4. Timmia sibirica Lindberg & Arnell, Kongl. Svenska Vetensk. Acad. Handl., n. s. 23(10): 24. 1890.
Timmia norvegica J. E. Zetterstedt var. crassiretis Hesselbo
Plants with deciduous longer distal leaves with a less well-developed sheath. Leaf apex acute to slightly acuminate; costa percurrent or subpercurrent; sheath clear in the distal leaves, clear or dark reddish black in the proximal leaves; limb green, non-pellucid; limb-sheath transition gradual; limb margins dentate in distal 1/3-1/2, crenulate or slightly toothed proximally, limb lamina cells (8-)11-18(-22) × (9-)10-19 µm, mammillose and with 2-4 papillae on the adaxial surface, with 2-4 papillae and generally also mammillose on the abaxial surface; cells of the sheath lamina with (0-)1-8(-10) large round, often verrucose papillae over the abaxial surface of the lumens; cells at leaf insertion abruptly differentiated into 1 to a few rows of fragile, hyaline cells; limb costa with the abaxial cells 1- or pluripapillose, and the adaxial cells mammillose and pluripapillose. Sexual condition dioicous; perichaetial leaves longer and more evenly tapering to the apex than stem leaves, with the sheath poorly developed; perigonial leaves shorter than stem leaves, consisting mostly of the sheaths, abruptly apiculate. Calyptra without longitudinal split, not persistent on seta. Capsule non-plicate (only immature ones known); exothecial cells with very sinuose walls; stomata on the neck; endostome cilia with numerous blunt appendiculations on the interior surfaces.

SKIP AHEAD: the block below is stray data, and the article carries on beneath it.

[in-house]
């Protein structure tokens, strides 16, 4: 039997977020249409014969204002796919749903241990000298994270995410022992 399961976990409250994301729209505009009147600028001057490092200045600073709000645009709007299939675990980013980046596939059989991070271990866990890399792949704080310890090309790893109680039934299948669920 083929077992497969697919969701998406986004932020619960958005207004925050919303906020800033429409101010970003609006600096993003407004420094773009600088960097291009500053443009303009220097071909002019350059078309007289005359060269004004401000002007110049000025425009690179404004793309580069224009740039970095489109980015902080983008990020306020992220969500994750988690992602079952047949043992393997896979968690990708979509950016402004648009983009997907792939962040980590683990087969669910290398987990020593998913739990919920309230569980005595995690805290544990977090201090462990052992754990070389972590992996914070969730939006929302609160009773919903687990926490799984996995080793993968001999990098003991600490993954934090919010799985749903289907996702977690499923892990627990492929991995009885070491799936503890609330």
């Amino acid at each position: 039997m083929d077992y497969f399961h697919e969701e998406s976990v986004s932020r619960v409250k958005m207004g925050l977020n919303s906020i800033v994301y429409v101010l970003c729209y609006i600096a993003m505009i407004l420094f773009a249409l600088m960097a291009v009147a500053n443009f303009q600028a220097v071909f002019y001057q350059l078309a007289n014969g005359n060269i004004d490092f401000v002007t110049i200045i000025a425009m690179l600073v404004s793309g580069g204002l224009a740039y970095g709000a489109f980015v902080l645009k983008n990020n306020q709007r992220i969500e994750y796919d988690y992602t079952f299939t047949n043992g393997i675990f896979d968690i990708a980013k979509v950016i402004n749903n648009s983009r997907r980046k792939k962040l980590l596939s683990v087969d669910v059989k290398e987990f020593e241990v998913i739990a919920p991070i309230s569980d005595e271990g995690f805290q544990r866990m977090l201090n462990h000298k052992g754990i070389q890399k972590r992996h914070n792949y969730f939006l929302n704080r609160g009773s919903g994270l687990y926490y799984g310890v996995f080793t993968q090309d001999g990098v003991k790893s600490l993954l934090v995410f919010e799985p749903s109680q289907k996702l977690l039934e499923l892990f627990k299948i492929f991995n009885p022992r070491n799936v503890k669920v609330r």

Only one sporulating specimen is known (from Alaska), but the capsules are immature. Wet or moist, predominantly calcareous sites, often near small streams, on seepage slopes, near snowmelt areas, or in depressions in open tundra; frequently intermixed with other mosses, including other species of Timmia; low to moderate elevations (0-1500 m); Greenland; Alta., B.C., Nfld. and Labr. (Nfld.), N.W.T., Nunavut, Que., Yukon; Alaska; Europe (Norway, Russia).
Timmia sibirica is a very distinct species: the limb lamina and limb costa cells that are mamillose and pluripapillose on both surfaces are unique within the genus. It is an Arctic species, rare south of 65° N. Timmia sibirica has somewhat larger leaf cells than T. norvegica (and the largest cells of any Timmia taxon), and it has deciduous leaves that can aid in vegetative dispersal.